Estrela presents the story with very bold artistic choices, using minimalist imagery that suggests forms, shapes, and actions with the fewest lines and most restrained infusion of color possible. Inspired by Lithuanian folklore, Egle and the Snake is a sharp reminder that life rarely goes according to plan. Egle's chance encounter with the titular Snake asks to what degree we should be open to these new unplanned experiences, and to what degree we should be guarded in the modern world against temptation and those who would seek to take advantage of us. The Snake appears affable and genuine at first, slowly ingratiating himself to Egle, and it becomes a slippery slope of impending trouble. Joana Estrela's work starkly encourages us to find this balance in life, between being open and not stifling ourselves from new experiences, but to develop a kind of situational awareness for the dangers which may lay in wait. 


Crime at Babel by Martins Zutis (Mini Kus! #88)

Zutis smartly employs a vertical orientation to the layouts that bleeds off the page. "Babel" is aptly named considering the artist's fascination with language and meaning and the tower-like structures being played with, be them houses, libraries, or even arrangements in Mother Nature. I enjoyed the abstract representation of the books in particular, where a simple off-kilter line of color is meant to represent a leaning book, in succession with its shelved neighbors. The characters communicate in pictograph emoji-speak, as a mystery unfolds regarding a missing book. Crime at Babel rewards close reading, wherein subtle background clues dance around the page. It forces readers to pay attention to small details to grasp the narrative. Zutis understands that meaning, whether verbalizations or the pictures that represent them, are all just imprecise symbols that approximate and attempt to translate what we're actually thinking and feeling.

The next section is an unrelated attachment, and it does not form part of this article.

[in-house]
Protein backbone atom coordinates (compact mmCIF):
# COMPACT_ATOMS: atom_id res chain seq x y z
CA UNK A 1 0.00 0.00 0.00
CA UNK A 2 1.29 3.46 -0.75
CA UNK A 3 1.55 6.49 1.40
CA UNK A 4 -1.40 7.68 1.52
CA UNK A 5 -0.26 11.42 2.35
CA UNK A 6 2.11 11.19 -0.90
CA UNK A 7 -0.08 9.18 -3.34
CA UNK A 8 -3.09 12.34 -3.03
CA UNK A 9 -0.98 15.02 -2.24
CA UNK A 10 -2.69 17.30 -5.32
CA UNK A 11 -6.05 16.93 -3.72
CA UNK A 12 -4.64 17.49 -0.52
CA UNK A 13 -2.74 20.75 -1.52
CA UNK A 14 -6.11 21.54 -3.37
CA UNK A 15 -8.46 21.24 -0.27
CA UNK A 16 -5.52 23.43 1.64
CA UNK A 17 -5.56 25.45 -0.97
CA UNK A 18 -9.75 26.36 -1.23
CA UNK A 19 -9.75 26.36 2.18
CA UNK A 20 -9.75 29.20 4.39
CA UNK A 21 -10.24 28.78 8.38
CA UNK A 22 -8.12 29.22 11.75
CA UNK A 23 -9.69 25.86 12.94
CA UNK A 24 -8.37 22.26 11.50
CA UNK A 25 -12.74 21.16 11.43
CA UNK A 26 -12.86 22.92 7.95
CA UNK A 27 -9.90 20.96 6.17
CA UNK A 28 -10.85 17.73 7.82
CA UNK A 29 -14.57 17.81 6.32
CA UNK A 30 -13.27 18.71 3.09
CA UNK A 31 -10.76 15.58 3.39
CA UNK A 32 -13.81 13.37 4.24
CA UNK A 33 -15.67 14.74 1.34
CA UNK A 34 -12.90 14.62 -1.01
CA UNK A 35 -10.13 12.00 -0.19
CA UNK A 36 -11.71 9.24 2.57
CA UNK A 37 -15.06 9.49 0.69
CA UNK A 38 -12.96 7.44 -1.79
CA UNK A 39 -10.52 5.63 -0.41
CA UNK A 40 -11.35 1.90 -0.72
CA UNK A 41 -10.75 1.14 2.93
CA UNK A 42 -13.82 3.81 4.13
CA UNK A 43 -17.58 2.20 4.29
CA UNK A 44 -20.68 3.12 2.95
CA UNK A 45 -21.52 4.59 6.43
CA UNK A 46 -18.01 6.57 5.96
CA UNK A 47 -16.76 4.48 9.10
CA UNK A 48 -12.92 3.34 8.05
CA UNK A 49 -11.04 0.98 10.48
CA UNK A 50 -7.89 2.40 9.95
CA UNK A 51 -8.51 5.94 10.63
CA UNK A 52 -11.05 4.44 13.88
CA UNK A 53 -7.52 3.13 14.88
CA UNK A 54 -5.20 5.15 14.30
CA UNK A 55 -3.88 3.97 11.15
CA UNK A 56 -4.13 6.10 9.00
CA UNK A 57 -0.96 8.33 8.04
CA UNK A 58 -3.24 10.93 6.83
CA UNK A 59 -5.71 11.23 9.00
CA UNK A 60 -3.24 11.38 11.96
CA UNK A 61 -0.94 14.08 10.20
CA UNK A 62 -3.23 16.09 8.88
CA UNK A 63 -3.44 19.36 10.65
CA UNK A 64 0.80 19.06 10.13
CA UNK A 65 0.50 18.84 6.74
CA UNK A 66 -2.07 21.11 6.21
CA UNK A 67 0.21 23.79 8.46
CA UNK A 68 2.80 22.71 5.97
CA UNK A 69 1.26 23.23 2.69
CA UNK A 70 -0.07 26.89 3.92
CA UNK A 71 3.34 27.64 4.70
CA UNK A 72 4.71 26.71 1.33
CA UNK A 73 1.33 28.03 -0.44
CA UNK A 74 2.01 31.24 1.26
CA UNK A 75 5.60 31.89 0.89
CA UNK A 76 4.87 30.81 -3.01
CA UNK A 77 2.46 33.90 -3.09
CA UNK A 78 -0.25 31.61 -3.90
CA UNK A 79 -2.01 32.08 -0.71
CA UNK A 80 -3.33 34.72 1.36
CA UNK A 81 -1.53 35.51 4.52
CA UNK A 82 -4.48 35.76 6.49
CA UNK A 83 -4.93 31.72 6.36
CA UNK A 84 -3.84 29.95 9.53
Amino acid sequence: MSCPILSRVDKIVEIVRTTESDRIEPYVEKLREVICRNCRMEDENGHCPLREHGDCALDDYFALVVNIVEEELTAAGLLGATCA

Violent Delights by Hetamoe (Mini Kus! #87)

Violent Delights features haunting shades of death, from anime, to animals in the natural world, to skeletal otherworldly visages floating and then receding into decay. Inspired in part by a sort of stream of consciousness Romeo & Juliet, this is a powerful examination of our fascination with violence, and how it pervades all aspects of culture, popular or otherwise. The splotches of watercolor or ink washes are dashed across the figures on the page, a perfect complement to the sensual and erotic nature of the figures, and the dangerous ideas laid on top of them. It's an intoxicating combination that has a wide ranging impact, from love springing forth eternally to a planet torn asunder, as the Alphas and Omegas of existence. Hetamoe gives Mercutio his due, which is arguably the bard's best creation, for his ability to see the context of the situation he's in and cast aspersions on both of the proverbial houses, even if he's aligned with one. As some of the text suggests, it's easier to imagine the end of the world than the end of capitalism. "O Happy Dagger!" This is one of the very best comics I've read in a long while.


Hero by Harukichi (Mini Kus! #85)

DJ Cat Gosshie is an honest cat with options for every occasion. Gosshie spins the perfect selections for the business man, commuters stuck in traffic, and even a bawling baby. But, the solutions don't stop there; Gosshie is something of a fixer. Gosshie is affable and sly, allowing entry into multiple situations, as the DJ seems to roam the countryside like a Sonic Robin Hood, not only plying music to quell disturbances, but doing benevolent deeds to right wrongs, even physical feats that feature physical prowess, or literal cutting-edge records. Harukichi uses extremely consistent thin-line cross-hatching and stippling, which are not only very satisfying to the eye, but also seem to emphasize the subtle things in life sitting in the background, the ones we don't typically notice, like DJ Cat Gosshie, who act as quiet forces keeping the fabric of society together. 


The Book Fight by Chihoi (Mini Kus! #84)

If most books are about ideas, this one contains ideas about books. For Americans who grew up on the seminal Saturday morning cartoon short "I'm Just A Bill," there's something vaguely familiar about the superficially funny, flat monochromatic stylings that Chihoi uses to impart important messages. This subversive version sees physical manifestations of different book forms clashing and debating their individual merits. There's the accessibility of the DIY zine, bombastic cape comics, pretentious photography books, showy pop-ups, and even self-referential mini-comics join the fray in an effort to display their versatility. While The Book Fight is at times humorous ("Halt this shit of bull!"), the larger message lands squarely, all the book forms are indeed under the general umbrella of Art, and when we get caught up in petty squabbles and infighting, we typically fail to see the larger picture and miss the larger context, evidenced by the meta last page reveal.